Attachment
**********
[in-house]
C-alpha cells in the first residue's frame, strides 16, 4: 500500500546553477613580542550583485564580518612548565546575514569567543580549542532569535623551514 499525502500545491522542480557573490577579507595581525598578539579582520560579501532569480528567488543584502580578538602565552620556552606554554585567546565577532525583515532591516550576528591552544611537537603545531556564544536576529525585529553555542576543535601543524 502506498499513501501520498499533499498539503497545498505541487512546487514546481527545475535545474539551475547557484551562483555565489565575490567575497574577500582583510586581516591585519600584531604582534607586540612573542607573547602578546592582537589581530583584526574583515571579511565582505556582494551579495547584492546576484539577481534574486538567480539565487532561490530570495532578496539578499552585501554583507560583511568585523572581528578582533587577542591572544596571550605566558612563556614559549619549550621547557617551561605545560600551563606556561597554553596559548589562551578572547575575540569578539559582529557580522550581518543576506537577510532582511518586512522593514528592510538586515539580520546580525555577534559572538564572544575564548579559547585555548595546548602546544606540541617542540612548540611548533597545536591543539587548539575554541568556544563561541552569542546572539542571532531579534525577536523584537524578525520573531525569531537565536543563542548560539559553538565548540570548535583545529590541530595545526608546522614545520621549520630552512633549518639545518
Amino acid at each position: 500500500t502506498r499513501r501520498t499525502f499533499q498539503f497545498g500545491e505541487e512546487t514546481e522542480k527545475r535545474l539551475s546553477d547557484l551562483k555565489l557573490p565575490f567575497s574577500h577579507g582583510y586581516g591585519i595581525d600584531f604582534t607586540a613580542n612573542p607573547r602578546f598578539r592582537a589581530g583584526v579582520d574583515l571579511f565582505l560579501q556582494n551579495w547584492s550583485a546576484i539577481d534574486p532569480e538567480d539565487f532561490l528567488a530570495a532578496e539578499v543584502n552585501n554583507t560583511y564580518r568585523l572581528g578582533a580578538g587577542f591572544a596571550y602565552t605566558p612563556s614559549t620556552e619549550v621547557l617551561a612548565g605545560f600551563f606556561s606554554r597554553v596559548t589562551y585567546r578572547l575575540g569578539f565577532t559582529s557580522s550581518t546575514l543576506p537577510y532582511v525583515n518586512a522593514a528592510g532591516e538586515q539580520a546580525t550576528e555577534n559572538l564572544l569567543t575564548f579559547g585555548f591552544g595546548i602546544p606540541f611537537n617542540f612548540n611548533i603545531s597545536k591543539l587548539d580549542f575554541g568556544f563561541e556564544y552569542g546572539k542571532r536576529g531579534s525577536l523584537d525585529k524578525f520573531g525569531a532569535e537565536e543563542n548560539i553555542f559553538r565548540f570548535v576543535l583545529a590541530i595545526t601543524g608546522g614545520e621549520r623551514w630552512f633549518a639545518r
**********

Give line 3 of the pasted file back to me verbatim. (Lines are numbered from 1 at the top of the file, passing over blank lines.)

Amino acid at each position: 500500500t502506498r499513501r501520498t499525502f499533499q498539503f497545498g500545491e505541487e512546487t514546481e522542480k527545475r535545474l539551475s546553477d547557484l551562483k555565489l557573490p565575490f567575497s574577500h577579507g582583510y586581516g591585519i595581525d600584531f604582534t607586540a613580542n612573542p607573547r602578546f598578539r592582537a589581530g583584526v579582520d574583515l571579511f565582505l560579501q556582494n551579495w547584492s550583485a546576484i539577481d534574486p532569480e538567480d539565487f532561490l528567488a530570495a532578496e539578499v543584502n552585501n554583507t560583511y564580518r568585523l572581528g578582533a580578538g587577542f591572544a596571550y602565552t605566558p612563556s614559549t620556552e619549550v621547557l617551561a612548565g605545560f600551563f606556561s606554554r597554553v596559548t589562551y585567546r578572547l575575540g569578539f565577532t559582529s557580522s550581518t546575514l543576506p537577510y532582511v525583515n518586512a522593514a528592510g532591516e538586515q539580520a546580525t550576528e555577534n559572538l564572544l569567543t575564548f579559547g585555548f591552544g595546548i602546544p606540541f611537537n617542540f612548540n611548533i603545531s597545536k591543539l587548539d580549542f575554541g568556544f563561541e556564544y552569542g546572539k542571532r536576529g531579534s525577536l523584537d525585529k524578525f520573531g525569531a532569535e537565536e543563542n548560539i553555542f559553538r565548540f570548535v576543535l583545529a590541530i595545526t601543524g608546522g614545520e621549520r623551514w630552512f633549518a639545518r